One of the most important, yet often misunderstood decisions when purchasing automobile insurance is the tort election option. This is an election that every person buying auto insurance in Pennsylvania must make.
When I first meet with clients who have been involved in auto accidents, one of the first topics we discuss is the tort election choice which applies to their policy with their auto insurer. Unfortunately, people do not realize the important effect and limitations the limited tort election may have on you and your household relatives in the event of an accident.
In short, Pennsylvania law states that you have given up the right to pursue a claim for non-economic damages including pain and suffering if you have selected the limited tort option. The problem is that insurance carriers, by and through their agents, do not fully explain the legal ramifications of making this choice. Sadly, what frequently happens is that the person purchasing coverage is simply presented with the cheapest option available which will always be the limited tort option.
While the law also requires the carrier to present a form containing specific language regarding the tort options and the premium quote for each, it is rarely fully explained or fully understood. The limited tort option may save you between $50-$500 per coverage period depending on the carrier and the individual’s insurance needs, but it may also bar your claim for compensatory damages. In other words, the money that you could’ve been entitled to if you opted for full tort coverage can far exceed the amount of money saved by electing the limited tort option.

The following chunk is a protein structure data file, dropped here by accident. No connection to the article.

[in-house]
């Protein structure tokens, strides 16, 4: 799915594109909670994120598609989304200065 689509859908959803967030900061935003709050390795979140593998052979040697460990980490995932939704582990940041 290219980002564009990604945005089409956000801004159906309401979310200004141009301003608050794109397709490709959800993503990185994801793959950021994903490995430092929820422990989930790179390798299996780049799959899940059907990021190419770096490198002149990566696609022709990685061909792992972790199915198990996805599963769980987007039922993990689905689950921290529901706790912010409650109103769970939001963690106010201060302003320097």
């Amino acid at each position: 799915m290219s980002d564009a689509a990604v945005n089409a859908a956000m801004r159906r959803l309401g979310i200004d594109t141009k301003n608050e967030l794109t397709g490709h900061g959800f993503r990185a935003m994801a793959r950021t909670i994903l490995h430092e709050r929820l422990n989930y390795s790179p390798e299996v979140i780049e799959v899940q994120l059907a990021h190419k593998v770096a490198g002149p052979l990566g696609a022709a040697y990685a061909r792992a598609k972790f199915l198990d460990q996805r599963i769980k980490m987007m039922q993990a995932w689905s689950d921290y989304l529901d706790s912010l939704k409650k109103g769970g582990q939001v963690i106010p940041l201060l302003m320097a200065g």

Don’t Fall for “Full Coverage”
When discussing insurance coverage with new clients, they will proudly inform me that they have “full coverage” on their policy. There is only one problem – it DOES NOT exist in Pennsylvania. Unfortunately, unscrupulous or uninformed insurance agents may sell you a policy with the promise that you are receiving full coverage, but the term is a misnomer. The laws of the Commonwealth only require citizens purchasing automobile insurance to purchase the following coverages in the minimum amounts stated:
- Bodily Injury (Liability): $15,000.00 per person/$30,000.00 per accident
- Property Damage: $5,000.00
- First-Party Medical Benefits: $5,000.00
The first coverage, bodily liability, protects you against claims by other injured drivers if you are at fault for causing an accident. The second coverage, property damage, likewise protects you against the claim of the other driver but this time for a claim for damage to their vehicle. The final coverage, first-party medical benefits, also called Personal Injury Protection, or PIP, pays for your (and resident relatives’) medical bills following an accident regardless of who was at fault.
That means that all of the following coverages are not in fact legally required: Uninsured Motorist Coverage, Underinsured Motorist Coverage, Collision, Comprehensive, Income Loss, and Funeral Benefit. While insurers are legally required to offer you uninsured and underinsured coverage you do not have to carry the coverage and those are some important coverages. Unfortunately, when purchasing the minimum coverages discussed above, your insurance company or its agent may then declare you to be “fully covered” when this does not exist and is probably not the case.